Musical Brains: Hard Wired for Music

ambience: computer generated musical tones

We’re listening to an experiment that tests the musical capability of infants. I’m Jim Metzner, and this is the Pulse of the Planet. Sandra Trehub is a psychologist at the University of Toronto, where she’s working to unlock the musical mysteries in an infant’s mind. She’s found that babies are able to recognize small changes in simple tunes, such as the ones we’re hearing right now.

“They were excellent at tune recognition, so if you presented a tune a number of times, they could notice very tiny changes, for example, if you simply changed the tempo. You made it faster, or slower, but kept the rhythmic structure intact. So we can recognize tunes through those kinds of changes — and they could as well.”

To Dr. Trehub this indicates that infants are born with an innate musical knowledge, and that almost everyone could grow up to have at least a small amount of musical talent. Working with six-month old children, Trehub has made some astonishing discoveries about the “hard-wired” musical capabilities of human beings.

“So if we talk about the scale of C Major, for example, and we can write a tune in the scale of C Major, that tune is going to have no sharps or flats, and if we put one in, we hear it as a wrong note. It stands out to us in that way.”

And Dr. Trehub has found that those wrong notes stand out to infants as well.

To hear about our new CD, please visit pulseplanet.com. Pulse of the Planet is presented by the National Science Foundation. I’m Jim Metzner.

music

Musical Brains: Hard Wired for Music

According to a professor of psychology, at birth, the human mind has an innate ability to recognize musical patterns.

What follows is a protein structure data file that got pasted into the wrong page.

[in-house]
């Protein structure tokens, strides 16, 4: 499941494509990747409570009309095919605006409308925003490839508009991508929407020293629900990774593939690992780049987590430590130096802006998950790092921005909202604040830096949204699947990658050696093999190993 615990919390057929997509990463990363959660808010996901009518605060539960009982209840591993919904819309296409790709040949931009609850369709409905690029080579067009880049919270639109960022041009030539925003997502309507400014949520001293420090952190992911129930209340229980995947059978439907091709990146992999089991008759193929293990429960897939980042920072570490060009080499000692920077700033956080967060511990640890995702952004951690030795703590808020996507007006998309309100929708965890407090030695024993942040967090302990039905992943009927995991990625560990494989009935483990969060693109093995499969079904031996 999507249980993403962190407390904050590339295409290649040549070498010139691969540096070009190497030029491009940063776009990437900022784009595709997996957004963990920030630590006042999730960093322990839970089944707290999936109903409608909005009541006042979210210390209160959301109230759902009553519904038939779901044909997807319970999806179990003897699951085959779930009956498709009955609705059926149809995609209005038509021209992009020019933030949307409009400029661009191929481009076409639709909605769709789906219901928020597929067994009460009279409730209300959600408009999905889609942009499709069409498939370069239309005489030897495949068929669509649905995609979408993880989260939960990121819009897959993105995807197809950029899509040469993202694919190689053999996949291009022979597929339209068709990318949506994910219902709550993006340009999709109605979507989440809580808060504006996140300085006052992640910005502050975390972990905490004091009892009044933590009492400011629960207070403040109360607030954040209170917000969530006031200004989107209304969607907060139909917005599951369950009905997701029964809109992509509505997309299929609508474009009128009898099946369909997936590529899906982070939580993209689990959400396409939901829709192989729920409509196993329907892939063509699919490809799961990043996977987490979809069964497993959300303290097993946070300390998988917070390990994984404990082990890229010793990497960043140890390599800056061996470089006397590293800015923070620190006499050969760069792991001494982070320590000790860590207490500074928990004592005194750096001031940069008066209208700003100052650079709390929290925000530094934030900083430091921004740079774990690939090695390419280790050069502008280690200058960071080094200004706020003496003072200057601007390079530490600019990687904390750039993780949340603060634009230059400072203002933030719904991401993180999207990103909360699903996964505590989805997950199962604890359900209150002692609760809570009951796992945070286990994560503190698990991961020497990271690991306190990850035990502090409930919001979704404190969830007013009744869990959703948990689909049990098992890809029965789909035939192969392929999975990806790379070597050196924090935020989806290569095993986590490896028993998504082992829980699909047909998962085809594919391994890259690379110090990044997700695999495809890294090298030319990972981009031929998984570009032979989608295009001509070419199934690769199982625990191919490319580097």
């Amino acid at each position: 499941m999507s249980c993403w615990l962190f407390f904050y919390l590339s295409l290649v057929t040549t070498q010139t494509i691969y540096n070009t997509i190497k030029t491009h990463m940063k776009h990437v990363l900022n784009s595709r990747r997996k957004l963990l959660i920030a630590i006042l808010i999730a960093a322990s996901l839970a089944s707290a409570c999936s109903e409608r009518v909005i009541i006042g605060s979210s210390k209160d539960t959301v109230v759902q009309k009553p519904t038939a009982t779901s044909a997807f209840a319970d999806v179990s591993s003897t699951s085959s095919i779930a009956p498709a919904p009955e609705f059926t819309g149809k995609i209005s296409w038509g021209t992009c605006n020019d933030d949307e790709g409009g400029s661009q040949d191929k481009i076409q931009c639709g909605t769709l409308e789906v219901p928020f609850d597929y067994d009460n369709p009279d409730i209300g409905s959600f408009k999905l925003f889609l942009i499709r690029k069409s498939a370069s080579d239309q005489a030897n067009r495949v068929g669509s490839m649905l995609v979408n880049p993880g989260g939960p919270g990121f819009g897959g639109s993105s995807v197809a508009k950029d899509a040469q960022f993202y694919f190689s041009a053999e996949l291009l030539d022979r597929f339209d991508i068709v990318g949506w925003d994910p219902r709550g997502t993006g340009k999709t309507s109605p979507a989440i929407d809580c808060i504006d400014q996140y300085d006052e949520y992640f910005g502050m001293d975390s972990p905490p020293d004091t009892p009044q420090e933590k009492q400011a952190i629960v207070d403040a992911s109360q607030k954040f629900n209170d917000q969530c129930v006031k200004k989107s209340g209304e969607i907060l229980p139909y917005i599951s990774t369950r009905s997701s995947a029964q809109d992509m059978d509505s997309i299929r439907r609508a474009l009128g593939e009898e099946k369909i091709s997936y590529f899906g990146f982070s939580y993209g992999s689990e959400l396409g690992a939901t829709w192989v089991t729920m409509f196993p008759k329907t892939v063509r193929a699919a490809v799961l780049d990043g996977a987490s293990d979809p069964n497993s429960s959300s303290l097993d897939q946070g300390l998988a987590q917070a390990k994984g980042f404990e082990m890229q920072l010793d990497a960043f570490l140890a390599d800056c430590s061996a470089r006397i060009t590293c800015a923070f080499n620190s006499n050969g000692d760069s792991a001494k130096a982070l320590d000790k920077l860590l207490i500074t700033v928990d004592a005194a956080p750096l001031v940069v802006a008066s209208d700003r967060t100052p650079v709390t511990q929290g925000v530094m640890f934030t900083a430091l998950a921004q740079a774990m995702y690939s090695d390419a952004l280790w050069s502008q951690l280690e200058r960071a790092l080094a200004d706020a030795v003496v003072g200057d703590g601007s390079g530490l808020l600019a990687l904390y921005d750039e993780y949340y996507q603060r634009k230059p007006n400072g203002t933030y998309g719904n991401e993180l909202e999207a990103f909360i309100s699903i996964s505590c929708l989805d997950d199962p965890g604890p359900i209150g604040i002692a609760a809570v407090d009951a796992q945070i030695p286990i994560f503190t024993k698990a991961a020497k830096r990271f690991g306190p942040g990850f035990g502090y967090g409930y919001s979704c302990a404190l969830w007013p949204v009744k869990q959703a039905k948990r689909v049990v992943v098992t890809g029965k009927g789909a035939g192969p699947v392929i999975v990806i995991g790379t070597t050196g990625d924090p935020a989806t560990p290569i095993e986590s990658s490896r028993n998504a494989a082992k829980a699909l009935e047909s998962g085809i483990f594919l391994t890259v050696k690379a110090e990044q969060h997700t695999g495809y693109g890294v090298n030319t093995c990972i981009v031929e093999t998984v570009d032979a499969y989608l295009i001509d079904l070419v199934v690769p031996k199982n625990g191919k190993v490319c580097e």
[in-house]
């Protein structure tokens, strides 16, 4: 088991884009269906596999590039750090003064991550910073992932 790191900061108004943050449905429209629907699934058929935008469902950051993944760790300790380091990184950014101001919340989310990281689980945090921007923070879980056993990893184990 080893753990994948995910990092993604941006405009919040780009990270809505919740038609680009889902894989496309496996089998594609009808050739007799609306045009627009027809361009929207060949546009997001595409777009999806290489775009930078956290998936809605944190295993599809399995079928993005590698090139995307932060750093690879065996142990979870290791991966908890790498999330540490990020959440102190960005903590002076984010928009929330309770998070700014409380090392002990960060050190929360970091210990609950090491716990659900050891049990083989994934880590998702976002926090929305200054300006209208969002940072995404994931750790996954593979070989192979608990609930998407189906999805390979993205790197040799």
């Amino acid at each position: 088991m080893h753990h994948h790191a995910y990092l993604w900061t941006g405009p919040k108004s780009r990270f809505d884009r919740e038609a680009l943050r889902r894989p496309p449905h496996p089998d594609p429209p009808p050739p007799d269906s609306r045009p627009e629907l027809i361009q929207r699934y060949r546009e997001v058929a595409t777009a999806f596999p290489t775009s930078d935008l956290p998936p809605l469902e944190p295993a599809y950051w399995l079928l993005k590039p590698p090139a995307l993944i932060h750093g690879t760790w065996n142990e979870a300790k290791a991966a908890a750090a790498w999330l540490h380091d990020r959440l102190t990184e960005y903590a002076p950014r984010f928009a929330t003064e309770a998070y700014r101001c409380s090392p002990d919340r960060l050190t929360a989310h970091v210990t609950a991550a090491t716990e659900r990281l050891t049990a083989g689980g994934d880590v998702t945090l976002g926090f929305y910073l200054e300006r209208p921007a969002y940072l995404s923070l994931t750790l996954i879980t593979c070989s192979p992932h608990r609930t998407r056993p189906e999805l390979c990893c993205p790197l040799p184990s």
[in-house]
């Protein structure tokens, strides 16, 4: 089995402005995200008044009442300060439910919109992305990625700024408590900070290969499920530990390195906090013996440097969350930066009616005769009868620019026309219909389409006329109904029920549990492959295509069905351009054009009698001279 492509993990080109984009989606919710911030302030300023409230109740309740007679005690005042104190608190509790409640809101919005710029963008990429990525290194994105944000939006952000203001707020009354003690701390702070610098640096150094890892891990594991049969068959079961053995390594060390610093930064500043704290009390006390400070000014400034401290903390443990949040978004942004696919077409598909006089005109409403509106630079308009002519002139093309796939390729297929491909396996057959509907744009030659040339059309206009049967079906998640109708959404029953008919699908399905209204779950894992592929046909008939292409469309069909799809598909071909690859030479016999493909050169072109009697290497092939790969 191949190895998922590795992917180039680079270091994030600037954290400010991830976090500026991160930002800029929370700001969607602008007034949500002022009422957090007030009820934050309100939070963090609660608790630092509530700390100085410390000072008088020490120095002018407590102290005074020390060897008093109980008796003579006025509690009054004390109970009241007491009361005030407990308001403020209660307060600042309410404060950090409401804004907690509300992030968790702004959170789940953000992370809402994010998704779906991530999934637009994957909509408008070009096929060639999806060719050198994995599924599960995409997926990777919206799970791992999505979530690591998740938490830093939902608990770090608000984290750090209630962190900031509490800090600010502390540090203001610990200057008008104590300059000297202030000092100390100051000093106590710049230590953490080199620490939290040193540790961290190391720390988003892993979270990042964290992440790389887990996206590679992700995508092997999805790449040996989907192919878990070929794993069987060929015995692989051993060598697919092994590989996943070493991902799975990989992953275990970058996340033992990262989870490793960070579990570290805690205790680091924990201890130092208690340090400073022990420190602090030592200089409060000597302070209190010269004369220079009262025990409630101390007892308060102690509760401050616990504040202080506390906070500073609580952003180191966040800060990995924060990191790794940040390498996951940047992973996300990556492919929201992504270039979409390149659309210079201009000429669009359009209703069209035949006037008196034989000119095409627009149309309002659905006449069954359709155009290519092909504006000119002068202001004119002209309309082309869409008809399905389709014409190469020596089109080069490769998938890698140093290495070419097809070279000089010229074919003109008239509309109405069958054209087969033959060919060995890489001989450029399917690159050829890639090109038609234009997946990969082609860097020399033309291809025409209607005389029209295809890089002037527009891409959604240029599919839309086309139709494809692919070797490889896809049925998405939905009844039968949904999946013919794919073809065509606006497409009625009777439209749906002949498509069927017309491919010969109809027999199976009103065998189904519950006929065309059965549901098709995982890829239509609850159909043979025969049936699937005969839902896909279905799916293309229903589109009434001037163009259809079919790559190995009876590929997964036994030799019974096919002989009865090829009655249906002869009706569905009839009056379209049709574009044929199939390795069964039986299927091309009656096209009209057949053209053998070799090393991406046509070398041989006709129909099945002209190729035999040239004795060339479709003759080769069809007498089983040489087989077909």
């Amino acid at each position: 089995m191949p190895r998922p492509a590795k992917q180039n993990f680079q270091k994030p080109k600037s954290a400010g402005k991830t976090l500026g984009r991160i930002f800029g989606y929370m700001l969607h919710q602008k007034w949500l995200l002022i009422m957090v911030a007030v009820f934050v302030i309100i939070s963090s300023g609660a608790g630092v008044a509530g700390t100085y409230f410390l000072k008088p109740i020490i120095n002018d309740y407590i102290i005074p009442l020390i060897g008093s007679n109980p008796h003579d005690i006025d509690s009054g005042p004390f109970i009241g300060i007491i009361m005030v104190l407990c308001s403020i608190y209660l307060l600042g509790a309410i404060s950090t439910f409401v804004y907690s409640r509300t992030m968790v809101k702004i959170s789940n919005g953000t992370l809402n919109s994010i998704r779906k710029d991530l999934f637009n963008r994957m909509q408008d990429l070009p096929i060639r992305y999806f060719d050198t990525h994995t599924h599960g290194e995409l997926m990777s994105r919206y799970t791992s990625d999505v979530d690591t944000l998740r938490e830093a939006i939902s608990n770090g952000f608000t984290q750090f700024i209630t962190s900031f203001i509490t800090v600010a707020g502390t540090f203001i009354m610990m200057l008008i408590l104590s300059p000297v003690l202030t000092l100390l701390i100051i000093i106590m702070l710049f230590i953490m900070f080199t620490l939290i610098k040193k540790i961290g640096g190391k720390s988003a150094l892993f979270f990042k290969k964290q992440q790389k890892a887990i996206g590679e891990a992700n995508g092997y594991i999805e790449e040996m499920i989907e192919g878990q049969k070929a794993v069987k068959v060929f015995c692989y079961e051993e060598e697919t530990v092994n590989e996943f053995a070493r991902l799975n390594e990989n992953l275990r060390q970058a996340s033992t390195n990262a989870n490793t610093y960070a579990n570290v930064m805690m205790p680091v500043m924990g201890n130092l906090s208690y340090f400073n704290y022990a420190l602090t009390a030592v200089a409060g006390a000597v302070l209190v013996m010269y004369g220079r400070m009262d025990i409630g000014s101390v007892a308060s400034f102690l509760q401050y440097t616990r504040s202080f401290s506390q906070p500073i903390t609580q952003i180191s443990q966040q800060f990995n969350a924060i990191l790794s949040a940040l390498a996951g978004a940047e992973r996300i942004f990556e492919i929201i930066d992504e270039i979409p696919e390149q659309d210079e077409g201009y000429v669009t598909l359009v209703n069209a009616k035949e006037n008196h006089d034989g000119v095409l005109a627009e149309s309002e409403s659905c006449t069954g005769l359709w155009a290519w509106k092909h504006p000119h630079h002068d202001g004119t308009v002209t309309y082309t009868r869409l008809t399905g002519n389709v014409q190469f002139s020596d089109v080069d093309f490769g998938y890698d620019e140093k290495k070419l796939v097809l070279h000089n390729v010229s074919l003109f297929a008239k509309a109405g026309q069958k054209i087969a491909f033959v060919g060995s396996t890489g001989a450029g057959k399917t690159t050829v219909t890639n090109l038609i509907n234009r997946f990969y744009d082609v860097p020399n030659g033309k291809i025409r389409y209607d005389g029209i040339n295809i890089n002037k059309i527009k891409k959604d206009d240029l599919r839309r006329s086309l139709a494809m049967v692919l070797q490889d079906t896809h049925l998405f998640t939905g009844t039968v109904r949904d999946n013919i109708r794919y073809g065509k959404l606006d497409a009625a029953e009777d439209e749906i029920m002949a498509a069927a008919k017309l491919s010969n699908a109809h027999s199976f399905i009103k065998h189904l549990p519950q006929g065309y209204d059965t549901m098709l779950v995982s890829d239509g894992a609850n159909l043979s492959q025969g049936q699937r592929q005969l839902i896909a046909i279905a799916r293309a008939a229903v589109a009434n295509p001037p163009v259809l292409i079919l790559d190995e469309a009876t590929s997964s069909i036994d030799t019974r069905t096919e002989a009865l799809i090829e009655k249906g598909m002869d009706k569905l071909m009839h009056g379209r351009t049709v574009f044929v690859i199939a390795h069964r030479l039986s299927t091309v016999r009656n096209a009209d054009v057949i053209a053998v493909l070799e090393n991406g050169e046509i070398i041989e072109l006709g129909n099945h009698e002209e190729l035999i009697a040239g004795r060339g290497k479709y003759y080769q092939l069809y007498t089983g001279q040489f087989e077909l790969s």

Air Date:03/11/2009
Scientist:
Transcript:


ambience: computer generated musical tones

We're listening to an experiment that tests the musical capability of infants. I'm Jim Metzner, and this is the Pulse of the Planet. Sandra Trehub is a psychologist at the University of Toronto, where she's working to unlock the musical mysteries in an infant's mind. She's found that babies are able to recognize small changes in simple tunes, such as the ones we're hearing right now.

"They were excellent at tune recognition, so if you presented a tune a number of times, they could notice very tiny changes, for example, if you simply changed the tempo. You made it faster, or slower, but kept the rhythmic structure intact. So we can recognize tunes through those kinds of changes -- and they could as well."

To Dr. Trehub this indicates that infants are born with an innate musical knowledge, and that almost everyone could grow up to have at least a small amount of musical talent. Working with six-month old children, Trehub has made some astonishing discoveries about the "hard-wired" musical capabilities of human beings.

"So if we talk about the scale of C Major, for example, and we can write a tune in the scale of C Major, that tune is going to have no sharps or flats, and if we put one in, we hear it as a wrong note. It stands out to us in that way."

And Dr. Trehub has found that those wrong notes stand out to infants as well.

To hear about our new CD, please visit pulseplanet.com. Pulse of the Planet is presented by the National Science Foundation. I'm Jim Metzner.

music